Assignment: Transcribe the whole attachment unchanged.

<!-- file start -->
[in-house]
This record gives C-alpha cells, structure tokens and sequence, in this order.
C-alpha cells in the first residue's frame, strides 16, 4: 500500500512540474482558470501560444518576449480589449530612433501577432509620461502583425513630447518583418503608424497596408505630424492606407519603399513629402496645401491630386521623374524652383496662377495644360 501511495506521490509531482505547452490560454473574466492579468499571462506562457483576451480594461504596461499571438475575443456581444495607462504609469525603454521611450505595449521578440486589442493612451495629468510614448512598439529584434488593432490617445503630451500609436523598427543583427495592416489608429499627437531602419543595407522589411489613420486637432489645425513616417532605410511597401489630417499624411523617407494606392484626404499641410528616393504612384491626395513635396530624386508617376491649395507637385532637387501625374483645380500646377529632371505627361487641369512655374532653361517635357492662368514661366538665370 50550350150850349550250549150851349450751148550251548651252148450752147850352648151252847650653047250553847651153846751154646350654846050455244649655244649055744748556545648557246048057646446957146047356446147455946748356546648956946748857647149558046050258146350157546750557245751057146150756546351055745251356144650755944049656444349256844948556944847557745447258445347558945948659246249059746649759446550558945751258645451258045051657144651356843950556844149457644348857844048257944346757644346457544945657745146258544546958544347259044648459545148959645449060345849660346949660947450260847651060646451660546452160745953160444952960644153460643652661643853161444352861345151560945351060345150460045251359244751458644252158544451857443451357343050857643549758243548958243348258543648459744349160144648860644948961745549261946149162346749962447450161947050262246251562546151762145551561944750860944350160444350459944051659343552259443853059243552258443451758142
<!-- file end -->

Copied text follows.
[in-house]
This record gives C-alpha cells, structure tokens and sequence, in this order.
C-alpha cells in the first residue's frame, strides 16, 4: 500500500512540474482558470501560444518576449480589449530612433501577432509620461502583425513630447518583418503608424497596408505630424492606407519603399513629402496645401491630386521623374524652383496662377495644360 501511495506521490509531482505547452490560454473574466492579468499571462506562457483576451480594461504596461499571438475575443456581444495607462504609469525603454521611450505595449521578440486589442493612451495629468510614448512598439529584434488593432490617445503630451500609436523598427543583427495592416489608429499627437531602419543595407522589411489613420486637432489645425513616417532605410511597401489630417499624411523617407494606392484626404499641410528616393504612384491626395513635396530624386508617376491649395507637385532637387501625374483645380500646377529632371505627361487641369512655374532653361517635357492662368514661366538665370 50550350150850349550250549150851349450751148550251548651252148450752147850352648151252847650653047250553847651153846751154646350654846050455244649655244649055744748556545648557246048057646446957146047356446147455946748356546648956946748857647149558046050258146350157546750557245751057146150756546351055745251356144650755944049656444349256844948556944847557745447258445347558945948659246249059746649759446550558945751258645451258045051657144651356843950556844149457644348857844048257944346757644346457544945657745146258544546958544347259044648459545148959645449060345849660346949660947450260847651060646451660546452160745953160444952960644153460643652661643853161444352861345151560945351060345150460045251359244751458644252158544451857443451357343050857643549758243548958243348258543648459744349160144648860644948961745549261946149162346749962447450161947050262246251562546151762145551561944750860944350160444350459944051659343552259443853059243552258443451758142